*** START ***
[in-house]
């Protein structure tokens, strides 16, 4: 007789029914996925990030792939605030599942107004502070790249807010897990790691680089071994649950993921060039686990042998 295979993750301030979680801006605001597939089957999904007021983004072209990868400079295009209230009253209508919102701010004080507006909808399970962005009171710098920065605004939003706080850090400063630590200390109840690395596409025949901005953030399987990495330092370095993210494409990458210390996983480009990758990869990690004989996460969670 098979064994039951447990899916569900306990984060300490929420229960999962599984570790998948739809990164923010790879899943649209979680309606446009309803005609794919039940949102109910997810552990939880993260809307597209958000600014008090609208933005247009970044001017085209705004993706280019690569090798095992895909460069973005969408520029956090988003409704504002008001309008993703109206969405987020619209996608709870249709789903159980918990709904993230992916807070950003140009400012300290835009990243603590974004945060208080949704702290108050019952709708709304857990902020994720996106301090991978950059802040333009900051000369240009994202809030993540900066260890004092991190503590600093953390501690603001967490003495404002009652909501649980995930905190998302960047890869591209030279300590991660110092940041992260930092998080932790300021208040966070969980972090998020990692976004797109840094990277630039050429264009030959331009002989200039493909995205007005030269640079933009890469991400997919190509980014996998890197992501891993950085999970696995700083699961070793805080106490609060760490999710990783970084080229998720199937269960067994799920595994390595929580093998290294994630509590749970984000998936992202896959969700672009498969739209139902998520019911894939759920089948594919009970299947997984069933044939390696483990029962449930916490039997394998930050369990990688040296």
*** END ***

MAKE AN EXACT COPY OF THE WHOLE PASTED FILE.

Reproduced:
[in-house]
């Protein structure tokens, strides 16, 4: 007789029914996925990030792939605030599942107004502070790249807010897990790691680089071994649950993921060039686990042998 295979993750301030979680801006605001597939089957999904007021983004072209990868400079295009209230009253209508919102701010004080507006909808399970962005009171710098920065605004939003706080850090400063630590200390109840690395596409025949901005953030399987990495330092370095993210494409990458210390996983480009990758990869990690004989996460969670 098979064994039951447990899916569900306990984060300490929420229960999962599984570790998948739809990164923010790879899943649209979680309606446009309803005609794919039940949102109910997810552990939880993260809307597209958000600014008090609208933005247009970044001017085209705004993706280019690569090798095992895909460069973005969408520029956090988003409704504002008001309008993703109206969405987020619209996608709870249709789903159980918990709904993230992916807070950003140009400012300290835009990243603590974004945060208080949704702290108050019952709708709304857990902020994720996106301090991978950059802040333009900051000369240009994202809030993540900066260890004092991190503590600093953390501690603001967490003495404002009652909501649980995930905190998302960047890869591209030279300590991660110092940041992260930092998080932790300021208040966070969980972090998020990692976004797109840094990277630039050429264009030959331009002989200039493909995205007005030269640079933009890469991400997919190509980014996998890197992501891993950085999970696995700083699961070793805080106490609060760490999710990783970084080229998720199937269960067994799920595994390595929580093998290294994630509590749970984000998936992202896959969700672009498969739209139902998520019911894939759920089948594919009970299947997984069933044939390696483990029962449930916490039997394998930050369990990688040296």